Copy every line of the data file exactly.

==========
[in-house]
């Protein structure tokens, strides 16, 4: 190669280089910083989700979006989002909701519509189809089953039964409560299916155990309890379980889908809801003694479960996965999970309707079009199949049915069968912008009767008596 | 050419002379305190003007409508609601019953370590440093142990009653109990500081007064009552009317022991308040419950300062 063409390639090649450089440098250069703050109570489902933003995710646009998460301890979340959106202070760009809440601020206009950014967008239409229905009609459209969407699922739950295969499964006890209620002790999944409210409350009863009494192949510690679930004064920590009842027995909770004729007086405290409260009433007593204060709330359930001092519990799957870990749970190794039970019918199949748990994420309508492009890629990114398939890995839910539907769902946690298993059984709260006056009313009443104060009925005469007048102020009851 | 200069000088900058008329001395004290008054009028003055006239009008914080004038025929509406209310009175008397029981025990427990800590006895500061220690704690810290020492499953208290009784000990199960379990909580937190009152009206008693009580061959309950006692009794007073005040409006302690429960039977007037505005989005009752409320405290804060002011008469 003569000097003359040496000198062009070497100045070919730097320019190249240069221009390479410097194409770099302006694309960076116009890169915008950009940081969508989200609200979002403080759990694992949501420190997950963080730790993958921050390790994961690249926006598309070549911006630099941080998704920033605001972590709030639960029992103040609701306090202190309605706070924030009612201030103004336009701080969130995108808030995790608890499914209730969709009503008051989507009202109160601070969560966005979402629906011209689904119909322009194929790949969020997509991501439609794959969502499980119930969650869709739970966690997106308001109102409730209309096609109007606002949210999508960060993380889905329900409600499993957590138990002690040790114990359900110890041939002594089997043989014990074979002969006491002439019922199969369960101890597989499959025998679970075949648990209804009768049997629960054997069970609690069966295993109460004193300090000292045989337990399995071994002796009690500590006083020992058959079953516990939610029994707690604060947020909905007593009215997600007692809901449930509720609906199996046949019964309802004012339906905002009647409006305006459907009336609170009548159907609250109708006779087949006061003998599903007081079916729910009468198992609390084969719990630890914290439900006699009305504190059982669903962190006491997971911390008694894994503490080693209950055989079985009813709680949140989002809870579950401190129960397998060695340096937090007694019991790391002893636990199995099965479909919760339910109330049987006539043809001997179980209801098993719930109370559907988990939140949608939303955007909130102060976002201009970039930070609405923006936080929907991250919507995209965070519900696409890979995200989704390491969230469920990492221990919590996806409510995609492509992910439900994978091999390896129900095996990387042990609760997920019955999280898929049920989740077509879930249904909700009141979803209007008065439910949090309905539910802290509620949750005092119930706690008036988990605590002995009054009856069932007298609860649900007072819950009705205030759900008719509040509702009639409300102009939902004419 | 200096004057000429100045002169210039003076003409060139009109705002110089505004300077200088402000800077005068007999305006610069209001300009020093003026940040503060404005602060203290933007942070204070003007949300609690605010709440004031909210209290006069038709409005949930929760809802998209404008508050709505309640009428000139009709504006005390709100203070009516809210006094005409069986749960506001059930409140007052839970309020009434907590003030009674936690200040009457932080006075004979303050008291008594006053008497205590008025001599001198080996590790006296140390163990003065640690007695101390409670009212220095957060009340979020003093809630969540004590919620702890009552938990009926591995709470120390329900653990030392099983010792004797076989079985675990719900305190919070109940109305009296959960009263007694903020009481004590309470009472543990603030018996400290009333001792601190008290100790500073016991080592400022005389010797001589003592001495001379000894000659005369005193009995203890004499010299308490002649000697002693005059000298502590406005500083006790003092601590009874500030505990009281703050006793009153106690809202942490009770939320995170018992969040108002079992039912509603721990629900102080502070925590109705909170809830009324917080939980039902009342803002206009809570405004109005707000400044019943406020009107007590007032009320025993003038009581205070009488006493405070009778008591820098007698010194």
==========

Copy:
[in-house]
């Protein structure tokens, strides 16, 4: 190669280089910083989700979006989002909701519509189809089953039964409560299916155990309890379980889908809801003694479960996965999970309707079009199949049915069968912008009767008596 | 050419002379305190003007409508609601019953370590440093142990009653109990500081007064009552009317022991308040419950300062 063409390639090649450089440098250069703050109570489902933003995710646009998460301890979340959106202070760009809440601020206009950014967008239409229905009609459209969407699922739950295969499964006890209620002790999944409210409350009863009494192949510690679930004064920590009842027995909770004729007086405290409260009433007593204060709330359930001092519990799957870990749970190794039970019918199949748990994420309508492009890629990114398939890995839910539907769902946690298993059984709260006056009313009443104060009925005469007048102020009851 | 200069000088900058008329001395004290008054009028003055006239009008914080004038025929509406209310009175008397029981025990427990800590006895500061220690704690810290020492499953208290009784000990199960379990909580937190009152009206008693009580061959309950006692009794007073005040409006302690429960039977007037505005989005009752409320405290804060002011008469 003569000097003359040496000198062009070497100045070919730097320019190249240069221009390479410097194409770099302006694309960076116009890169915008950009940081969508989200609200979002403080759990694992949501420190997950963080730790993958921050390790994961690249926006598309070549911006630099941080998704920033605001972590709030639960029992103040609701306090202190309605706070924030009612201030103004336009701080969130995108808030995790608890499914209730969709009503008051989507009202109160601070969560966005979402629906011209689904119909322009194929790949969020997509991501439609794959969502499980119930969650869709739970966690997106308001109102409730209309096609109007606002949210999508960060993380889905329900409600499993957590138990002690040790114990359900110890041939002594089997043989014990074979002969006491002439019922199969369960101890597989499959025998679970075949648990209804009768049997629960054997069970609690069966295993109460004193300090000292045989337990399995071994002796009690500590006083020992058959079953516990939610029994707690604060947020909905007593009215997600007692809901449930509720609906199996046949019964309802004012339906905002009647409006305006459907009336609170009548159907609250109708006779087949006061003998599903007081079916729910009468198992609390084969719990630890914290439900006699009305504190059982669903962190006491997971911390008694894994503490080693209950055989079985009813709680949140989002809870579950401190129960397998060695340096937090007694019991790391002893636990199995099965479909919760339910109330049987006539043809001997179980209801098993719930109370559907988990939140949608939303955007909130102060976002201009970039930070609405923006936080929907991250919507995209965070519900696409890979995200989704390491969230469920990492221990919590996806409510995609492509992910439900994978091999390896129900095996990387042990609760997920019955999280898929049920989740077509879930249904909700009141979803209007008065439910949090309905539910802290509620949750005092119930706690008036988990605590002995009054009856069932007298609860649900007072819950009705205030759900008719509040509702009639409300102009939902004419 | 200096004057000429100045002169210039003076003409060139009109705002110089505004300077200088402000800077005068007999305006610069209001300009020093003026940040503060404005602060203290933007942070204070003007949300609690605010709440004031909210209290006069038709409005949930929760809802998209404008508050709505309640009428000139009709504006005390709100203070009516809210006094005409069986749960506001059930409140007052839970309020009434907590003030009674936690200040009457932080006075004979303050008291008594006053008497205590008025001599001198080996590790006296140390163990003065640690007695101390409670009212220095957060009340979020003093809630969540004590919620702890009552938990009926591995709470120390329900653990030392099983010792004797076989079985675990719900305190919070109940109305009296959960009263007694903020009481004590309470009472543990603030018996400290009333001792601190008290100790500073016991080592400022005389010797001589003592001495001379000894000659005369005193009995203890004499010299308490002649000697002693005059000298502590406005500083006790003092601590009874500030505990009281703050006793009153106690809202942490009770939320995170018992969040108002079992039912509603721990629900102080502070925590109705909170809830009324917080939980039902009342803002206009809570405004109005707000400044019943406020009107007590007032009320025993003038009581205070009488006493405070009778008591820098007698010194």